Republicans attempt to keep spotlight on Afghanistan as Dems advance $3.5T spending plan


Democrats are aiming to turn the page and focus on advancing President Biden’s domestic agenda this month — but Republicans will be doing everything they can to keep the chaotic U.S. withdrawal from Afghanistan in the spotlight.

Republicans are planning to offer amendments related to Afghanistan as Democratic-led committees work to mark up the components of the $3.5 trillion reconciliation bill to expand social safety net programs over the next few weeks.  

“We must exert maximum pressure on the Democrat majority with our amendments and debate during these committee sessions,” House Minority Leader Kevin McCarthy (R-Calif.) wrote in a missive to Republicans.

The GOP attempts to keep the focus on Afghanistan comes as Democrats will have to work on overcoming divisions of their own over the scope of the massive legislation and how to pay for it as they work to deliver a much-needed policy win for their party.  

The strategy was on full display Thursday as the first two House committees, Oversight and Reform as well as Natural Resources, considered their respective portions of the reconciliation package that will later be consolidated into one all-encompassing bill. 

The provisions approved by the Oversight Committee include funding for the General Services Administration and U.S. Postal Service to purchase electric vehicles, as well as investments in the National Archives to address backlogs in veterans' requests for military personnel records and the Government Accountability Office (GAO) to oversee the implementation of those measures. 

Rep. James Comer (Ky.), the top Republican on the Oversight panel, lamented that “this committee is going to spend the day discussing electric vehicles for the federal government instead of discussing the thousands of vehicles we just abandoned in Afghanistan.”

Republicans went on to offer a series of amendments to try to bring the debate back to Afghanistan, such as requiring the GAO to report on the number of Americans who were evacuated from Afghanistan and how many remain stranded there, as well as redirecting funds to the Pentagon's inspector general to assist with tracking any military equipment seized by the Taliban. 

“This conversation about Afghanistan — this is not a distraction. This problem is real,” said Rep. Nancy Mace (R-S.C.), who offered the amendment related to tracking weapons now in the Taliban’s possession. 

But despite the GOP attempts to focus on Afghanistan, those amendments were ruled as not germane to the underlying legislation at hand.

“Unfortunately, this is outside our committee's jurisdiction,” said House Oversight and Reform Committee Chairwoman Carolyn Maloney (D-N.Y.), who pledged that “we will continue to conduct oversight of the administration's response to the situation in Afghanistan” with additional briefings for members in the coming weeks. 

Rep. Jamie Raskin (D-Md.) blasted Republicans for what he called an “irrelevant and embarrassing distraction from what we’re trying to do today,” given that many of them backed the Trump administration’s original withdrawal agreement with the Taliban.

“I understand the partisan inclination and impulse just to attack whatever happens in the current administration if it's not your guy in office. But my God, at least have a decent interval of time before you completely change your position because it looks embarrassing to all of us to turn around in that way,” Raskin said.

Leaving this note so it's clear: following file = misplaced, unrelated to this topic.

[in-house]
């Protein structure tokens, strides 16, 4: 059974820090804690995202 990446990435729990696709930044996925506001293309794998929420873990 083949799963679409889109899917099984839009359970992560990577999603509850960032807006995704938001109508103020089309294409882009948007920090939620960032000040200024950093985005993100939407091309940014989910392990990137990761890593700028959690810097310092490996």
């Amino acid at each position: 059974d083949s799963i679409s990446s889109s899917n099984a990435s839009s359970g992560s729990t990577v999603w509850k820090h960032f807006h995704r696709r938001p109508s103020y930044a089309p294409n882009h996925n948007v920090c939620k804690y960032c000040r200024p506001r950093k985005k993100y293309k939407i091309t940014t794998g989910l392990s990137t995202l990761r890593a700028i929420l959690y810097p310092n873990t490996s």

“The impulse to turn everything into a partisan club is just so depressing,” he added. 

House Republicans’ strategy to try to change the subject as Democrats move forward with the ambitious $3.5 trillion spending plan is one of numerous ways they’re trying to hammer Biden on an issue that’s contributed to a recent drop in his approval rating.

Dozens of Republicans showed up to a House pro forma session last week to call for bringing the chamber back early from its lengthy summer recess to vote on legislation that would keep U.S. troops in Afghanistan until all Americans are evacuated.

While McCarthy has avoided backing calls from the far right to impeach Biden or demand his resignation, he urged members to hold events with local veterans in their districts “to communicate the human stories of our fellow countrymen still in Afghanistan” and said Republicans will file a discharge petition to try to force a vote on legislation “that will empower our military with the support they need to get Americans home.”  

Republicans similarly found ways to steer the debate to Afghanistan during the House Natural Resources Committee’s session to advance its portion of the reconciliation package, which includes $1 billion for national and tribal wildfire management, $100 million for preventing climate-induced weather events and $3 billion for a Civilian Climate Corps employing people to help communities respond to climate change.

The panel considered dozens of amendments filed by Republicans, including to create a fee-free day on public lands in remembrance of the 13 U.S. service members who died in the Kabul terror attack, prohibit funding to maintain renewable energy projects with materials sourced from China or Afghanistan, and prevent an increase in mineral imports from China, Russia or Afghanistan for developing renewable energy.  

Republicans also initially tried to delay the session until Sept. 14, arguing that lawmakers should be focused on addressing the fallout from Afghanistan as well as Hurricane Ida, which wreaked havoc across much of the eastern U.S.

Rep. Garret Graves (R-La.) took advantage of the virtual committee proceedings by tuning in remotely with hurricane damage in his district in the background. 

“Quite frankly, the fact that I'm frickin’ sitting here right now even spending time with you all is ridiculous,” Graves said.

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